Why are some of us vinyl collectors so hung up on giallo soundtracks, Italian horror, and Italian cinema in general? The Ennio Morricone connection aside, there is some kind of weird perfect storm that happens when you get the music, the trailes, and the movies together. A look at the Deep Red trailer is proof of that. Deep Red, aka Profondo Rosso, was directed by Dario Argento at the height of his talent and cinematic clout. Starring David Hemmings and Dario Nicolodi, this is a GREAT entry into the world of giallo. If you haven’t seen it, the trailer might just push you over the edge.
Goblin’s score for this goes all over the place, from edgy prog to moody atmospheres, and it’s fairly unique among their output if you’re thinking of soundtracks like Dawn Of The Dead and Tenebre. This was a project Goblin stepped into after Giorgio Gaslini and Argento parted ways during the film. Gaslini gets a credit on the soundtrack, but Goblin is front and center.
P.S. if you let this video play and move on to the next ones, there are a TON of great Italian horror and horror-related trailers there…loads of classics!
In case you haven’t noticed from all the giallo soundtracks Turntabling has for sale by Goblin, Morricone, Riz Ortolani, and many more, I am obsessed with giallo films, and Italian cinema in general. (Yes Eurocine is basically an obsession, but there’s something about those Italians…)
Here is a fun little helping of giallo trailers–watching these is a favorite Internet time waster at the very least, and can make for a fun evening of adult beverages and random finds on a good night. I’ve spent good money on soundtracks for these films on the strength of having heard the music in the trailer alone–believe it or not, you can do well looking for new soundtrack sounds to obsess over just by watching these! That’s especially true for Spasmo and Black Belly of the Tarantula (see below).
The trailer for Death Will Have Your Eyes looks maddeningly familiar, but I personally can’t remember ever having watched it.
Spasmo is hands down one of the best giallo trailers of all time, and the movie is pretty outstanding too. It’s one of my all-time favorites. The plot twists and turns so hard that when you finally get round to the end, it’s a relief that ANY of it makes sense.
The Black Belly of the Tarantula is also a standout film of the genre, one not to be missed–and that soundtrack! Definitely worth a look–the plot is outrageous, the music is not to be missed, giallo soundtrack vinyl fans…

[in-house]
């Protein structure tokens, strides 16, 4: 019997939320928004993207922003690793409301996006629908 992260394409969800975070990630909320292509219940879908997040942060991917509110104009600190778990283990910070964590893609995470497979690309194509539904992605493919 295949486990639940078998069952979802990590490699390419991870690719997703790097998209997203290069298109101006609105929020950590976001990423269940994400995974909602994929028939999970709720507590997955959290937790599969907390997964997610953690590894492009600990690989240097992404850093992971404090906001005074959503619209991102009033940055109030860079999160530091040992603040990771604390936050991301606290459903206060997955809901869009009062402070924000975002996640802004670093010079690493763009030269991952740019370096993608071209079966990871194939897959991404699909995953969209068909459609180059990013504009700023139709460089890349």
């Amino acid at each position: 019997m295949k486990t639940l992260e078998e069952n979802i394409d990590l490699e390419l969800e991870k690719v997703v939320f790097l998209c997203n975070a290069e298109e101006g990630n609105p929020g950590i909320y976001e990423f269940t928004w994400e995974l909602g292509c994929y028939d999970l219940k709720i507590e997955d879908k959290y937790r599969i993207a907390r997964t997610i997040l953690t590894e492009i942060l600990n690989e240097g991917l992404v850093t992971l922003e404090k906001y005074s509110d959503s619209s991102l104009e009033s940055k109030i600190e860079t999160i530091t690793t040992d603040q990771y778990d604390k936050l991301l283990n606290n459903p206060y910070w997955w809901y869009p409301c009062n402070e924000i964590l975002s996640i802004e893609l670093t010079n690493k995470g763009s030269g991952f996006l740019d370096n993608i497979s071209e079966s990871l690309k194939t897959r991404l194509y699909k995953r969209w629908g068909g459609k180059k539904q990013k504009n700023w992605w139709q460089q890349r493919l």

IFC is a wonderful thing. If you missed their recent showings of Russ Meyer’s Beyond the Valley of the Dolls, you owe it to yourself to see it somehow. The movie is utter madness. With a soundtrack that wavers back and forth between hip and laughably square, and a torrent of absolutely ridiculous dialogue (supplied by screen writer Roger Ebert!) this is the ultimate six-pack movie.
Morricone rightfully gets a ton of respect for his soundtracks, but by comparison fellow soundtrack wizard Roy Budd is woefully underrated. Check out this trailer for Get Carter, which features great soundtrack sounds by Budd throughout. Budd has a nice double disc set featuring some of his best work.
Get Budd: The Soundtracks is a worthy investment if you love those 60s action/heist/gangster movie sounds, or if you want to see what else Budd got up to after Get Carter. The movie itself is excellent, Michael Caine really tops himself in this…he’s the prototype for Bruce Willis, Stallone, even Arnold had to take some cues from Caine in this film.
Chuck Norris is a toffee-nosed stripling compared to Caine in Get Carter…Nobody in the entire world comes as close. Standout moments in the trailer include the totally naked Caine chasing a couple of gangsters out of his room with a shotgun…let’s see Norris try THAT. On second thought, maybe not.
I can’t help it, I love 70s cheese, and this is by far some of the cheesiest I’ve seen as of late. Listen to that music! Damn…my favorite part is the cornball little new wavey splash/splat after the chorus girls stop singing. “Skashhhhhhhhhhhhh”. Brilliant.
Here’s the trailer in all its’ wretchedly goofy glory. Remember, kid, this one stars James Earl Jones, Richard Burton, and Max Von Sydow–an all star cast. Darth Vader, the guy who played chess with Death, and Bluebeard together–what a hoot. I wish we could go back to the time that these movies were released, when people still thought the Devil was scary. Of course, all you have to do is look at those clothes to know just how misguided they really were–Satan was the least of their problems. Unless your name was Linda Blair.
Back in the days when vinyl records and turntables were in widespread, everyday use, people didn’t have the Internet, cell phones or TiVo. People used to get into their cars and drive to outdoor theaters, make out, smoke a spliff and watch a double feature. Drive-in culture was fun, and some drive-ins survive to this day–including the 66 Drive-In located in Springfield, Illinois, another near Dayton Ohio, and yet another–the Mission Drive-In just on the outskirts of San Antonio, Texas. I’m sure there are more, but those are three that I’ve actually been to.
In case you haven’t guessed by now, I’m a fan of a lot of retro culture, not just LPs and turntable-related stuff. One of the things I love about the cult of both modern and retro turntables is the preponderance of the “What were they THINKING?” factor. (And the legitimately cool stuff is nice, too.)
When it comes to retro drive-in culture, I can think of no better example of that than this clip: